Co-Housing Communities and Building Barriers
Commissioner Mindlin stated she has been in discussion with the Mayor about this topic and this seemed to be the appropriate time to bring it forward. Mindlin provided an overview of potential barriers to co-housing communities in Ashland. She stated pedestrian communities are unclear in our design standards for single family zones, and locating parking on the periphery is one of the primary elements of co-housing developments; however standards regarding parking lots in residential zones are unclear. Mindlin stated building spacing and orientation, as well as the density and affordable housing component create additional barriers to these types of developments. She commented on the benefits of co-housing living and recommended the Commission consider removing some of these stumbling blocks for pedestrian communities.
The commissioners shared their input on this subject. Commissioner Dawkins supports the concept of co-housing and stated the social justice being provided should excuse the affordable housing requirement. He also stated co-housing is a realistic way to support Ashland’s desire for infill and to accommodate future growth within the current urban growth boundary. Commissioner Marsh stated the issues raised by Mindlin are good ones and should be looked at in general, not just for co-housing projects. She also suggested the Commission look at reducing the lot size for single family lots. Commissioner Mindlin commented that 12 units is the minimum for a functioning cohousing development, and stated it is challenging to find lots in Ashland that can accommodate this. Commissioner Dawkins gave his opinion that it is appropriate at times to increase density in R-1 Districts and does not think they should limit these developments to R-2 and R-3 zoned land. Mr. Molnar clarified all of the City’s residential zoning districts provide flexibility for a variety of housing types.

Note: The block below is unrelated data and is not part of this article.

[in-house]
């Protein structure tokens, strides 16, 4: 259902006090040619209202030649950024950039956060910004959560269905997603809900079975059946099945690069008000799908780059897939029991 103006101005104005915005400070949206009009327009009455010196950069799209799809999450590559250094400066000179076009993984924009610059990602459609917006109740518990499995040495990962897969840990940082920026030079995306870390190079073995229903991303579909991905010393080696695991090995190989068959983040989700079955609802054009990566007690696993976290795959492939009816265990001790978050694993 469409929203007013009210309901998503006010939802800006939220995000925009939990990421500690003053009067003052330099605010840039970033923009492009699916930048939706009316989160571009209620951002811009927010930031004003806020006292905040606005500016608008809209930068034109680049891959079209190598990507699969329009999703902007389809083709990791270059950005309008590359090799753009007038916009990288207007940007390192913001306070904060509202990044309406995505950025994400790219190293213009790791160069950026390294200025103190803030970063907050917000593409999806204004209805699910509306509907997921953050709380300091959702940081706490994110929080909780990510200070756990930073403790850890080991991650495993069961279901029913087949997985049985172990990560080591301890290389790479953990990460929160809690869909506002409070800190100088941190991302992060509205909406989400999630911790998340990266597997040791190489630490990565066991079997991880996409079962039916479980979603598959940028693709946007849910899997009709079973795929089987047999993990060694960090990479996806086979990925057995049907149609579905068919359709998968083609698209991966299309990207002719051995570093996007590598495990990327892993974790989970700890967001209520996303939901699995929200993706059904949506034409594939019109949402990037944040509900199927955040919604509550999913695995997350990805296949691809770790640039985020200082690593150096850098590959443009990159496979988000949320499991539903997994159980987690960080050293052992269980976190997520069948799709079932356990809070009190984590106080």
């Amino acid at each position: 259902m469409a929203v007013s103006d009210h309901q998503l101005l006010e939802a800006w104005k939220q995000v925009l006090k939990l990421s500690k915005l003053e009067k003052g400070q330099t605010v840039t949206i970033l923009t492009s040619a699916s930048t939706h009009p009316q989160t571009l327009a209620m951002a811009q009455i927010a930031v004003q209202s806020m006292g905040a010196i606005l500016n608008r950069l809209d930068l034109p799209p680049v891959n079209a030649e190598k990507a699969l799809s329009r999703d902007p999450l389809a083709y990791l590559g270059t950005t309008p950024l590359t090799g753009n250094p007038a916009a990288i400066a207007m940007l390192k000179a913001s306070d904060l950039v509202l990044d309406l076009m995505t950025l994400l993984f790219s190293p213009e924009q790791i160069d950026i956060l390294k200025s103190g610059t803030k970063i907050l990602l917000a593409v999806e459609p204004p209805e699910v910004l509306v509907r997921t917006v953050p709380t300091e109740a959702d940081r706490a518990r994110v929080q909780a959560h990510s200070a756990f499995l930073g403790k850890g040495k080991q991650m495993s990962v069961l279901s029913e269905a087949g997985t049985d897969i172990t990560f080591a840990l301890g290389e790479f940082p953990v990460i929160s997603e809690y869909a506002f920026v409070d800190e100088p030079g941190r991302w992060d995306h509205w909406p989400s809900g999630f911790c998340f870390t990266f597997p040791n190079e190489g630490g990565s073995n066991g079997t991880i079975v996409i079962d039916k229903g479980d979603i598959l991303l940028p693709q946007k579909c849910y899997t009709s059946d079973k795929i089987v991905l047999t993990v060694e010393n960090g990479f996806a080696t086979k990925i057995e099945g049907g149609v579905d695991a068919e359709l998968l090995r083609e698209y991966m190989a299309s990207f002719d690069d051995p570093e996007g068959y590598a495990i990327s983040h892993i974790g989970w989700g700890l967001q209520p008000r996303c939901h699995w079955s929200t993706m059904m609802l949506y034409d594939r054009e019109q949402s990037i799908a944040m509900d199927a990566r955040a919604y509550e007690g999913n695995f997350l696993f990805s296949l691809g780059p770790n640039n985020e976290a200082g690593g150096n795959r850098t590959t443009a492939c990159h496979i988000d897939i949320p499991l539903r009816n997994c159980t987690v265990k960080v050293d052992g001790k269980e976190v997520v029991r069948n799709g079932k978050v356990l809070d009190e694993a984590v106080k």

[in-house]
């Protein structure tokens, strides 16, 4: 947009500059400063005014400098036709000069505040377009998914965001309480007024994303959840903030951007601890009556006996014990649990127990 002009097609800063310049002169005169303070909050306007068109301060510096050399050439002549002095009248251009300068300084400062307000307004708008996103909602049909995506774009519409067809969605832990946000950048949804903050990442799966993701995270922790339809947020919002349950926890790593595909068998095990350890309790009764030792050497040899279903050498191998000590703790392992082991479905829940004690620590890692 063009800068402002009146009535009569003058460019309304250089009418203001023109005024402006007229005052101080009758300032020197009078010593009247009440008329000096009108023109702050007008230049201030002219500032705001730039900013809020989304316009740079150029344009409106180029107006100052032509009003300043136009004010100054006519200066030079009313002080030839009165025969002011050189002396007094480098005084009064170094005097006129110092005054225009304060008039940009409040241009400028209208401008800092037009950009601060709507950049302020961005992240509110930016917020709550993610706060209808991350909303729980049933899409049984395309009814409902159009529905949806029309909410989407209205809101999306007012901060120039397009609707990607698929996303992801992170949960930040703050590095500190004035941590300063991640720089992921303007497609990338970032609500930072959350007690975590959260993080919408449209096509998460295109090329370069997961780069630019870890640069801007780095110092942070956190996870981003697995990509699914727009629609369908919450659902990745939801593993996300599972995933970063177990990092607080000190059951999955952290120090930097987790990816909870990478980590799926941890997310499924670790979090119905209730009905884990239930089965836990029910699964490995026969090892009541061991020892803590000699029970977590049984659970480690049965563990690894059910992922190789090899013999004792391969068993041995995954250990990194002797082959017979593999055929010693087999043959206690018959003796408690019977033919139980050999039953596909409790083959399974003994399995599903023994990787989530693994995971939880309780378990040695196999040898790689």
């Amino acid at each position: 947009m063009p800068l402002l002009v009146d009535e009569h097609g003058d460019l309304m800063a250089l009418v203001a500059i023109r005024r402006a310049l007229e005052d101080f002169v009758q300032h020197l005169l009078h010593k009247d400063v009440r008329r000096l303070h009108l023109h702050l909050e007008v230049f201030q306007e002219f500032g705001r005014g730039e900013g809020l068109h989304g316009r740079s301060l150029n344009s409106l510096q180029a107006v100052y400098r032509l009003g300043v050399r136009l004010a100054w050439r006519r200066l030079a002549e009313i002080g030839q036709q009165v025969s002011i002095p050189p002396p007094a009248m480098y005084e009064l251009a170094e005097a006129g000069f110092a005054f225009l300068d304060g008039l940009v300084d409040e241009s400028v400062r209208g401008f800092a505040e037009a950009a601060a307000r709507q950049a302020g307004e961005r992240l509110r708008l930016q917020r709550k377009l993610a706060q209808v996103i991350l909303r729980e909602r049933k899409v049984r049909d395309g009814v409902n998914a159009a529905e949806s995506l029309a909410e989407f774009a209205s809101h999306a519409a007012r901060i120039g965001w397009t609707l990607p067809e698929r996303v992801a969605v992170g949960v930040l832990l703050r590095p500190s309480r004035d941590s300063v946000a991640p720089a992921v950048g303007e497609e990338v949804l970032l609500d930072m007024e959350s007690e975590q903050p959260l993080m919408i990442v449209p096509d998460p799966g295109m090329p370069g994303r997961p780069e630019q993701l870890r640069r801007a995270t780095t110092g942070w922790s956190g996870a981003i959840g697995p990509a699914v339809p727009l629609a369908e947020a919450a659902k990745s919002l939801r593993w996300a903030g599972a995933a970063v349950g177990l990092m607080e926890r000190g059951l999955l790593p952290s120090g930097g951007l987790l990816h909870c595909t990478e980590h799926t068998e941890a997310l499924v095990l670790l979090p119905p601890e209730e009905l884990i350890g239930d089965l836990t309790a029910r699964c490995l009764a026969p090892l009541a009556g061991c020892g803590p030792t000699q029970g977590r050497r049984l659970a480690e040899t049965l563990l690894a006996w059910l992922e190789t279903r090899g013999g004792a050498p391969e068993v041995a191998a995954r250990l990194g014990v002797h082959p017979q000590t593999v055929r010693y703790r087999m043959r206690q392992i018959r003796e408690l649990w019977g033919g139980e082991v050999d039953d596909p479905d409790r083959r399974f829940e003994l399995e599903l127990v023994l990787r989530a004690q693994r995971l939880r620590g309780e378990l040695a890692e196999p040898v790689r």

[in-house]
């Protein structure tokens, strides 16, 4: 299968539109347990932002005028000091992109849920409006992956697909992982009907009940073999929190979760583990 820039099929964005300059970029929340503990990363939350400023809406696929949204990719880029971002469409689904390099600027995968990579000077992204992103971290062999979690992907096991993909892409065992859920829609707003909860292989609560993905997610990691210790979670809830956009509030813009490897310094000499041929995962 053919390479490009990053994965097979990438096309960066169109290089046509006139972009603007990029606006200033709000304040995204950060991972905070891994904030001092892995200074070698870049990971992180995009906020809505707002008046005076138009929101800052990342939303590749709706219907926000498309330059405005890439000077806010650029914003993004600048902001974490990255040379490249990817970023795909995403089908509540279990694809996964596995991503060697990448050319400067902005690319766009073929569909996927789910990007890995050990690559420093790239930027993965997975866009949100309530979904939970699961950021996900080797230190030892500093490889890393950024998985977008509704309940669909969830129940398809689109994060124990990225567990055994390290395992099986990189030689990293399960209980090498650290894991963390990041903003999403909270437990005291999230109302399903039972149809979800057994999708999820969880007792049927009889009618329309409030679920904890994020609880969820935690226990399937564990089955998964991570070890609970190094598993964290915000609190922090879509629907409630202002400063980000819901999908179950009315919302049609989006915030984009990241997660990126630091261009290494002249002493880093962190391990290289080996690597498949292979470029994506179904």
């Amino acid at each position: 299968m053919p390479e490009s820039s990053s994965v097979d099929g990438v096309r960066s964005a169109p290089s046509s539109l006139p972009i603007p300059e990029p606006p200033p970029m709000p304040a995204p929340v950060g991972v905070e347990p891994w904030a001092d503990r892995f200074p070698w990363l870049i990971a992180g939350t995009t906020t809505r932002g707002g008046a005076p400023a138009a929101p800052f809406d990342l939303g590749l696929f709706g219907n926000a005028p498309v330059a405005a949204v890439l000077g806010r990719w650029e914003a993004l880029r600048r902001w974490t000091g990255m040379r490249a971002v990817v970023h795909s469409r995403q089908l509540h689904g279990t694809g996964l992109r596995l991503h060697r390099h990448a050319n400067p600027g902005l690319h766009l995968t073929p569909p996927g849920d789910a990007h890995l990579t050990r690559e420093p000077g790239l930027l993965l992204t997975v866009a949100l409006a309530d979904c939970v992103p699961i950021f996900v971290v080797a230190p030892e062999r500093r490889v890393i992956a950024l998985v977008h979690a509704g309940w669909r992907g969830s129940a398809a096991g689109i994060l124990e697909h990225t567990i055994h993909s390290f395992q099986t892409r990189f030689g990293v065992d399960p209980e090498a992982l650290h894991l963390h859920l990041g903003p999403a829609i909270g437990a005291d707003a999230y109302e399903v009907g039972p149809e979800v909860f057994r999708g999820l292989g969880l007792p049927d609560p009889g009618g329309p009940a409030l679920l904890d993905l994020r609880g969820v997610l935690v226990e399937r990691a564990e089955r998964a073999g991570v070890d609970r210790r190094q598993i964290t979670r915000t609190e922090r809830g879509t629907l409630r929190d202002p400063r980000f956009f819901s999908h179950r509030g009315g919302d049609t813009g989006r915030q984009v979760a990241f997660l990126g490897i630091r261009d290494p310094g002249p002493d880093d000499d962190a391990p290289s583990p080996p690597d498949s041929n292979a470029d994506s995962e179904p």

Commissioner Marsh stated it appears the parking lot issue can be addressed in the current requirements; however the setback and street orientation issues may be more problematic. Mr. Molnar explained the Department’s plate is tremendously full, and it would be helpful if the co-housing community could put forward specific, clear changes they believe would make improvements. He added the Planning Commission will need to provide staff direction and the Council will have to approve whether this is something that can be added to the list of items staff is working on. Commissioner Church suggested a freestanding section of the code that speaks just to co-housing (or pedestrian access communities) rather than amending all of the other sections of the code. Planning Manager Maria Harris gave her opinion that the primary stumbling block is not the code, but rather finding a big enough lot in Ashland that is configured in a way to accommodate this type of development. Commissioner Marsh asked Mindlin to give this topic some additional thought and research possible ways to pursue this. She also recommended any commissioner who has not visited the Fordyce Co-Housing Development to do so and believes this will provide them a better perspective of the issues at hand.
Mr. Molnar requested the Commission provide feedback on the format and content of the Planning Division’s staff report and asked if the information being provided allows them to make informed decisions. He noted the previous suggestions for a broader vicinity map and also the project planner, and stated staff could start including these in the packet.
The Commission briefly shared their input. Request was made for staff to include comparisons to other projects, when appropriate. It was also suggested staff include a box of key items, including staff’s concerns and options for how they might address the different criteria. Commissioner Marsh asked the group to keep this item in mind when looking at the next few sets of staff reports and provide feedback to staff.
Meeting adjourned at 9:00 p.m.
April Lucas, Administrative Supervisor